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I can’t believe it’s the six-month anniversary of Newtown. I took a moment to read this blog I wrote a few days after the tragic event. It feels as relevant to me today as it did 6 months ago. The conversations are the same and I feel frustrated and stuck. We simply have to move forward. -Traci

This blog post originally appeared in Can You Relate?

Like many of you, I’ve been sad for days, affected by the horrible events in Newtown. I haven’t been able to talk much about it. One because I have an almost 4-year-old who just doesn’t need to process this, and two, because I can’t be very articulate when I am a sobbing mess. But yesterday something happened that made me speak up. A college friend posted on Facebook that she refused to live in fear, and was planning to get her concealed weapons permit.

I was a bit shocked to hear this from this particular friend. Although I grew up in the South where we have lots of experience around guns, this friend didn’t seem like one to go for the firearms. I was clearly wrong. And I was immediately scared for her and her family. I begged her to do her research and let her know that statistics show that owning a gun does not make you safer. In fact, areas with more guns have more murders. Combine that with the fact that most gun-related homicides are not found justifiable in the eyes of the law (that self-defense plea you were banking on isn’t all that solid), and it seems clear that having guns around makes you less safe.

But what about the fear? How are we supposed to feel powerful and able to protect our families? After a tragedy like this, it’s hard to reconcile the senselessness andsit with the fear. We want to fix it. Be bigger and stronger than it.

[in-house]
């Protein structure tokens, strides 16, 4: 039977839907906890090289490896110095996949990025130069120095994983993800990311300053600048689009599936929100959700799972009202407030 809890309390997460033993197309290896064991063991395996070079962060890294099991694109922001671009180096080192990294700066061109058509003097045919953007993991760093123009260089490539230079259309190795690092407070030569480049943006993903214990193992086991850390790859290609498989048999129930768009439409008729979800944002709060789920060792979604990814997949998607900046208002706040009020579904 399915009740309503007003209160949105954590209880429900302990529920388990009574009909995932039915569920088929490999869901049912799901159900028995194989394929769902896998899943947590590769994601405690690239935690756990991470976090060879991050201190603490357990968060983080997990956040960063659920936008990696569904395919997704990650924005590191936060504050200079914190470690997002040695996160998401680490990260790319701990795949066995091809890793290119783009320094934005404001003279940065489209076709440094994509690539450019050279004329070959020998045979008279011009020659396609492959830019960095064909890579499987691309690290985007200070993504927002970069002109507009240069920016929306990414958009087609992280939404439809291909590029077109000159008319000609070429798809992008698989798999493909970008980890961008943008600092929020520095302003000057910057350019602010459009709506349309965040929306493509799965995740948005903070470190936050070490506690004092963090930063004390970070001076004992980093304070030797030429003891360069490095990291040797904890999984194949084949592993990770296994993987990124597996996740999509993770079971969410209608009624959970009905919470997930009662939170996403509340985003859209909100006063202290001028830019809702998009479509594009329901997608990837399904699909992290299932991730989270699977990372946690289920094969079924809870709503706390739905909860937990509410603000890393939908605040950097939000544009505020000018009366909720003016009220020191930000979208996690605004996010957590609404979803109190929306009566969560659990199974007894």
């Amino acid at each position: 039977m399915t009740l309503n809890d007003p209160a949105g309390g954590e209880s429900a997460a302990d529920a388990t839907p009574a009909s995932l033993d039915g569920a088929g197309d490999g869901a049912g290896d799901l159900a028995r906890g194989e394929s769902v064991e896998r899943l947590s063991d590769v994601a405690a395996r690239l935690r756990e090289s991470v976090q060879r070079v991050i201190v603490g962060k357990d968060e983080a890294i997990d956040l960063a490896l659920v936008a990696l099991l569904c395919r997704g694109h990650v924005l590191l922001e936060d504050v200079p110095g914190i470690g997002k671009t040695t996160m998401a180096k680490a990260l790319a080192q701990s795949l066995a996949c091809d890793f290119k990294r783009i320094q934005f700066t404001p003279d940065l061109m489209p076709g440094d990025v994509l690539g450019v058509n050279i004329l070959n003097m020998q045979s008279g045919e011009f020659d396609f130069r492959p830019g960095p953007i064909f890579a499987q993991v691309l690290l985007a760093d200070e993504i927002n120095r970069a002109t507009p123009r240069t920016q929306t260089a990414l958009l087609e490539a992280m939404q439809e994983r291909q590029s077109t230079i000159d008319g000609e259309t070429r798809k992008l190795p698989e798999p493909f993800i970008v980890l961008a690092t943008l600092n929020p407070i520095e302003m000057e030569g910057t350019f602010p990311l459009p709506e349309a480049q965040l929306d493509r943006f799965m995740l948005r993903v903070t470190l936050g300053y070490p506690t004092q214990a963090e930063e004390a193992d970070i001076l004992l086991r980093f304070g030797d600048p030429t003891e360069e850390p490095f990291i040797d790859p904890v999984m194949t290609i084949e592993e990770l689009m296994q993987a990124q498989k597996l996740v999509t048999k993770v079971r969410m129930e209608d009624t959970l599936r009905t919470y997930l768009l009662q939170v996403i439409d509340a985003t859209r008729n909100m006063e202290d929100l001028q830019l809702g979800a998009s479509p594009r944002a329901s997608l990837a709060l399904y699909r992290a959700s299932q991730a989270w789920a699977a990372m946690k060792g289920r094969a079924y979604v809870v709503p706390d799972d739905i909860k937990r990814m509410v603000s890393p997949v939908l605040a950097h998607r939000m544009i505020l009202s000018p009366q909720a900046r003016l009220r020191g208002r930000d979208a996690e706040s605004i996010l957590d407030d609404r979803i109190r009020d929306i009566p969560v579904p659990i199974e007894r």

I know that a lot of survivors of abuse feel this way every day. Firearms play a big part in the lethality of domestic violence situations. In Washington State, the majority of domestic violence homicides are committed with firearms. Domestic violence victims are five times as likely to be killed by their abuser if that abuser owns a gun.

Gun violence has something else in common with domestic violence: most of the perpetrators are men. Why? This ad pretty much sums that up. Assault rifles are glorified in the media and marketed to men. This is a real ad for a Bushmaster assault rifle that says “Consider your man card reissued.” Feel like you lost your man card? Going out and using this should make you feel better! That’s what this ad is essentially saying. We have to change the course of this gun toting ship we are on. Something has to give. For the sake of the people we love and the communities we live in.

 

This post is part of the project, "Sorrow, Anger, ACTION! - A Gathering of Voices Against Gun Violence," organized by MomsRising, PICO Network, UltraViolet, Children's Defense Fund and the National Network to End Domestic Violence.


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